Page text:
Enablers of Self-Synchronization for Network-Centric Operations: Design of a Complex Command and Control Experiment
Hutchins, Susan G.
Kleinman, David L.
Hocevar, Susan P.
Kemple, William G.
Porter, Gary R.
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Modified human decision-making processes are required—in addition to new tactics and technology that are also currently under development—to enable Joint military forces to operate in a time span that is shorter than an adversary’s. Selfsynchronization is viewed as an essential process within military organizations that can increase speed of command and thus accelerate execution of the mission. This process of self-synchronization is described as the ability of a well-informed force to organize and synchronize complex warfare activities from the bottom up. The organizing principles are unity of effort, clearly articulated commander’s intent, and carefully crafted rules of engagement. Self-synchronization is viewed as a mechanism to overcome the loss of combat power inherent in top-down, command-directed coordination that is characteristic of conventional command and control doctrine. The planning that took place to prepare for a complex, command and control, team-in-the-loop experiment, examining selfsynchronization, is the focus for this paper. The objective of the experiment was to determine the conditions under which self-synchronization can most effectively be achieved. In particular, we discuss the activities that led to formulating the hypotheses for the the experiment, and the efforts that were needed to actually run the experiment. These efforts included conducting a pre-experiment seminar game, crafting the scenario, experimental design development, independent variable manipulation, data collection methods and instruments, and simulator software modification. Some initial results and lessons learned will also be discussed.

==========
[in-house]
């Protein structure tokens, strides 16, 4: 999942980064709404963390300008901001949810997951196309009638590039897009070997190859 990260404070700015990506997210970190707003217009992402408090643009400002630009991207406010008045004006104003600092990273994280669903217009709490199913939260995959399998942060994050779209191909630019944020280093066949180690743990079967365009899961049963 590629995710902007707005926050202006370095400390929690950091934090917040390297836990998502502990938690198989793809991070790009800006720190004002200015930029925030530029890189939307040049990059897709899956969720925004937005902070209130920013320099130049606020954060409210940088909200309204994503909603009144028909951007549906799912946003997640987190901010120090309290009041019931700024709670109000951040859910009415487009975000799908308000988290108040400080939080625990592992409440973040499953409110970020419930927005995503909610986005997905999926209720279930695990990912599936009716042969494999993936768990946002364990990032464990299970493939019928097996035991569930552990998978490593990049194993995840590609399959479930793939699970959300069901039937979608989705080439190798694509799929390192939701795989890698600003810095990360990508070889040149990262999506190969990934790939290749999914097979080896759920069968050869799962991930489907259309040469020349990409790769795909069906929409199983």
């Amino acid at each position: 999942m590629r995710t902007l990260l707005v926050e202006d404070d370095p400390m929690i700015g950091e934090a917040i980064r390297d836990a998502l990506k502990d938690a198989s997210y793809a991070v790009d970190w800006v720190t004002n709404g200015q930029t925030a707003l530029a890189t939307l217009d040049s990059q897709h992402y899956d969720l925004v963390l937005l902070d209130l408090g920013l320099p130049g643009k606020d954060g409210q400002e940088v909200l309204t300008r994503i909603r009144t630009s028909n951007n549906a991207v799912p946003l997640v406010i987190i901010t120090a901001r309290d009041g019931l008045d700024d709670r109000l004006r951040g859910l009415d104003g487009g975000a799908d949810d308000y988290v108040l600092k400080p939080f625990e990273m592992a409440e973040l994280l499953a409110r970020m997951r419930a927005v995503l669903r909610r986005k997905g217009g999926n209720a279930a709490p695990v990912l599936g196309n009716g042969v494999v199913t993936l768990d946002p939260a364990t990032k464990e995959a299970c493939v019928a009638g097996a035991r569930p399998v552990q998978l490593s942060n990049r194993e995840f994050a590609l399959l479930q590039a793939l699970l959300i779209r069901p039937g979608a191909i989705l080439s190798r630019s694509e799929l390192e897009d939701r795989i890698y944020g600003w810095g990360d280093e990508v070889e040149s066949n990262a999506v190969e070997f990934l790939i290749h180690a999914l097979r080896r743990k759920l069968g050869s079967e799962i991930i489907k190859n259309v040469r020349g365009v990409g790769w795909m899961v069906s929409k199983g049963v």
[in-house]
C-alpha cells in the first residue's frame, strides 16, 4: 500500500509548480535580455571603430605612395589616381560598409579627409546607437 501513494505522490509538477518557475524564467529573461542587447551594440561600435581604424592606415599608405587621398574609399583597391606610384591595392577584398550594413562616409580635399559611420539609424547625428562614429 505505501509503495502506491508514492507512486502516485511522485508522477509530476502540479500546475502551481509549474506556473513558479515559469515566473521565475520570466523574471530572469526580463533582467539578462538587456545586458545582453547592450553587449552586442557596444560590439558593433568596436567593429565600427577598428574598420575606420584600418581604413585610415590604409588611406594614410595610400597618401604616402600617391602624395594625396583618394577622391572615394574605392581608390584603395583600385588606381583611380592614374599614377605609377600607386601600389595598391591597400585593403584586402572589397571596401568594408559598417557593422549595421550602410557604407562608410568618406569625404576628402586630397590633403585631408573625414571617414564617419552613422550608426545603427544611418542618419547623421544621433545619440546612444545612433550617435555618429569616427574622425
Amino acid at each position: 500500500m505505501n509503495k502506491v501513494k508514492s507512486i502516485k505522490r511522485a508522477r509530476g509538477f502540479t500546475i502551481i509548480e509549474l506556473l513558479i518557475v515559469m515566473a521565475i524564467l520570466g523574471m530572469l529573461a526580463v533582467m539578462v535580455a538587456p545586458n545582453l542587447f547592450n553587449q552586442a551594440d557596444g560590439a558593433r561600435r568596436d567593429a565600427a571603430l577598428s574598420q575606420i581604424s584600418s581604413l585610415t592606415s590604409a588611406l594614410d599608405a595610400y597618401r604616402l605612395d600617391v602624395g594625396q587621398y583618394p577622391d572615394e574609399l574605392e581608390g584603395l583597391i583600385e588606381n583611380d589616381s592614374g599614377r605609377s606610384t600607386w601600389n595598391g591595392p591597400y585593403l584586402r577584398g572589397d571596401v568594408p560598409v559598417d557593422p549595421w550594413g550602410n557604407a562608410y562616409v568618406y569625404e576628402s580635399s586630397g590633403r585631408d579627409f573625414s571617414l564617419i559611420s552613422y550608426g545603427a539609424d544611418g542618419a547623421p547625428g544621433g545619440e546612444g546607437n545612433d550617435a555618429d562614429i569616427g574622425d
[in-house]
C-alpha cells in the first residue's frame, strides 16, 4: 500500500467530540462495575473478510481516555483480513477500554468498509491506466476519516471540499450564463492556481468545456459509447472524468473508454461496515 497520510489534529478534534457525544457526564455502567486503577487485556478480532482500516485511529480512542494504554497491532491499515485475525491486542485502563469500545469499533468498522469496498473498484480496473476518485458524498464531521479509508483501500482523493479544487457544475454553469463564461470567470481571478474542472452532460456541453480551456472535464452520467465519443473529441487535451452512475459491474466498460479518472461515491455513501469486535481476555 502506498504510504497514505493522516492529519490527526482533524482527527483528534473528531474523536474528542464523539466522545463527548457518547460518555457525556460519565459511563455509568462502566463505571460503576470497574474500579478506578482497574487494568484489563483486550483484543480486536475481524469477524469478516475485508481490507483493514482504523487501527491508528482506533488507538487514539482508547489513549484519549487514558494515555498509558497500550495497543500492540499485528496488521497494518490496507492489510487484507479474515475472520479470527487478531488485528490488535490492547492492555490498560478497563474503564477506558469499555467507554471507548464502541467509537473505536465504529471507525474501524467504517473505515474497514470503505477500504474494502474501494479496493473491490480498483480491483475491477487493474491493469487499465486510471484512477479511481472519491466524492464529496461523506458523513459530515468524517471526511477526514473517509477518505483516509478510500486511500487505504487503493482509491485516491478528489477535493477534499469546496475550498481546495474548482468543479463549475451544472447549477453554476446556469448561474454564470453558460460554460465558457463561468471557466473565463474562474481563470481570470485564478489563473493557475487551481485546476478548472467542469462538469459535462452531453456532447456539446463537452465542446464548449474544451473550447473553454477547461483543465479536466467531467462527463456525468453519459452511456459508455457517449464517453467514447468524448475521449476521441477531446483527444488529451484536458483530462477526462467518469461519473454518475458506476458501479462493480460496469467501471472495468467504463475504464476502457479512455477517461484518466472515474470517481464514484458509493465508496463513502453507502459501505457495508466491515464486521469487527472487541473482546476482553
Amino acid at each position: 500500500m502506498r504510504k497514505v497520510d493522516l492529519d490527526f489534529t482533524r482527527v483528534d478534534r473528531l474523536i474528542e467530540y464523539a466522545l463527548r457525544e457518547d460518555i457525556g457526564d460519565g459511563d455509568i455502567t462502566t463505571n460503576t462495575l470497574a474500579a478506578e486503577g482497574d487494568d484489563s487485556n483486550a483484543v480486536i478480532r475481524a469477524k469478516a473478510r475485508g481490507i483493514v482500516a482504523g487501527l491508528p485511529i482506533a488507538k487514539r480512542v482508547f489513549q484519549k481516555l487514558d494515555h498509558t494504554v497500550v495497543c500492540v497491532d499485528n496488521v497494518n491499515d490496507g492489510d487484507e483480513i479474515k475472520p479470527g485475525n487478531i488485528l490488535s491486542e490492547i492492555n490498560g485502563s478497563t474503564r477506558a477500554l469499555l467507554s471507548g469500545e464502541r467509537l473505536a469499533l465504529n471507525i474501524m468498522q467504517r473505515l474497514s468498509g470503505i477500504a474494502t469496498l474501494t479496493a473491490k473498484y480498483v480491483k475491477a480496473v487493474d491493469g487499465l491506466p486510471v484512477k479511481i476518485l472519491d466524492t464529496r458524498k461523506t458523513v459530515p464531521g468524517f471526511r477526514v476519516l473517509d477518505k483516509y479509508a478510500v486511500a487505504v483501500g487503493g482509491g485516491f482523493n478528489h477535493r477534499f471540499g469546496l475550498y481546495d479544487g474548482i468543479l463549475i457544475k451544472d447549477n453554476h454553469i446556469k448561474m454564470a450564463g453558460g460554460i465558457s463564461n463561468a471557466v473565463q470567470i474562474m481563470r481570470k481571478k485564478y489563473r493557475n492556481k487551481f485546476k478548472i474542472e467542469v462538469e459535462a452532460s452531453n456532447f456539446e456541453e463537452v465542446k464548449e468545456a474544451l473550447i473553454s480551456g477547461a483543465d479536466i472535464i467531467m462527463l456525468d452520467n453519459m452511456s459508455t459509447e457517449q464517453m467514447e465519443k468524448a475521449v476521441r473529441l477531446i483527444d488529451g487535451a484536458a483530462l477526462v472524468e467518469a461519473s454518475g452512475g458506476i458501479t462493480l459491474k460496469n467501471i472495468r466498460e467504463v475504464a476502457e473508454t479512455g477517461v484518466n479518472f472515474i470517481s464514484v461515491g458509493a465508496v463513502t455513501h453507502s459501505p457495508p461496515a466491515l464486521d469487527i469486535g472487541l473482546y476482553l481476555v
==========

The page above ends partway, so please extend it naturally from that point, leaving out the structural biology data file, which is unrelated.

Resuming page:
RightsThis publication is a work of the U.S. Government as defined in Title 17, United States Code, Section 101. Copyright protection is not available for this work in the United States.
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